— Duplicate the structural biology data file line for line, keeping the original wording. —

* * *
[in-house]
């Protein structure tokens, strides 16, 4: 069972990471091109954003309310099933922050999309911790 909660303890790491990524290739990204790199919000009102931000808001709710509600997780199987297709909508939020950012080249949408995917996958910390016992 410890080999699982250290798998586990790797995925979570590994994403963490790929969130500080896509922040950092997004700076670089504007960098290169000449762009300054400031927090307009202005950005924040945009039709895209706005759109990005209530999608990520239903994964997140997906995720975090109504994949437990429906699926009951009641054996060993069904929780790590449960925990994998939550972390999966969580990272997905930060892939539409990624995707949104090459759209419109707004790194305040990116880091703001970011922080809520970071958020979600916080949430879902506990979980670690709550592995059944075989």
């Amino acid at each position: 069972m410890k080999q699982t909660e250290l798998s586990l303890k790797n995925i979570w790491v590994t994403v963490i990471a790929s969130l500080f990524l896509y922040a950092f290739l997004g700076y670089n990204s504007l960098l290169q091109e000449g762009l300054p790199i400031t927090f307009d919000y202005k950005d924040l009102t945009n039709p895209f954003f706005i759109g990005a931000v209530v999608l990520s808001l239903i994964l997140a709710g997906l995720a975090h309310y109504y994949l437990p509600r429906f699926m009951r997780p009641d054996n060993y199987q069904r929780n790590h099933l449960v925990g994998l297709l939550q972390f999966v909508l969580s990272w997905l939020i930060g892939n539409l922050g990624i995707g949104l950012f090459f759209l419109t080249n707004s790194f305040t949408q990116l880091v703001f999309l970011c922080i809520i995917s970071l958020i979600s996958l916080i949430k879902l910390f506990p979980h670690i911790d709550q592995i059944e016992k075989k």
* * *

[in-house]
């Protein structure tokens, strides 16, 4: 069972990471091109954003309310099933922050999309911790 909660303890790491990524290739990204790199919000009102931000808001709710509600997780199987297709909508939020950012080249949408995917996958910390016992 410890080999699982250290798998586990790797995925979570590994994403963490790929969130500080896509922040950092997004700076670089504007960098290169000449762009300054400031927090307009202005950005924040945009039709895209706005759109990005209530999608990520239903994964997140997906995720975090109504994949437990429906699926009951009641054996060993069904929780790590449960925990994998939550972390999966969580990272997905930060892939539409990624995707949104090459759209419109707004790194305040990116880091703001970011922080809520970071958020979600916080949430879902506990979980670690709550592995059944075989």
């Amino acid at each position: 069972m410890k080999q699982t909660e250290l798998s586990l303890k790797n995925i979570w790491v590994t994403v963490i990471a790929s969130l500080f990524l896509y922040a950092f290739l997004g700076y670089n990204s504007l960098l290169q091109e000449g762009l300054p790199i400031t927090f307009d919000y202005k950005d924040l009102t945009n039709p895209f954003f706005i759109g990005a931000v209530v999608l990520s808001l239903i994964l997140a709710g997906l995720a975090h309310y109504y994949l437990p509600r429906f699926m009951r997780p009641d054996n060993y199987q069904r929780n790590h099933l449960v925990g994998l297709l939550q972390f999966v909508l969580s990272w997905l939020i930060g892939n539409l922050g990624i995707g949104l950012f090459f759209l419109t080249n707004s790194f305040t949408q990116l880091v703001f999309l970011c922080i809520i995917s970071l958020i979600s996958l916080i949430k879902l910390f506990p979980h670690i911790d709550q592995i059944e016992k075989k």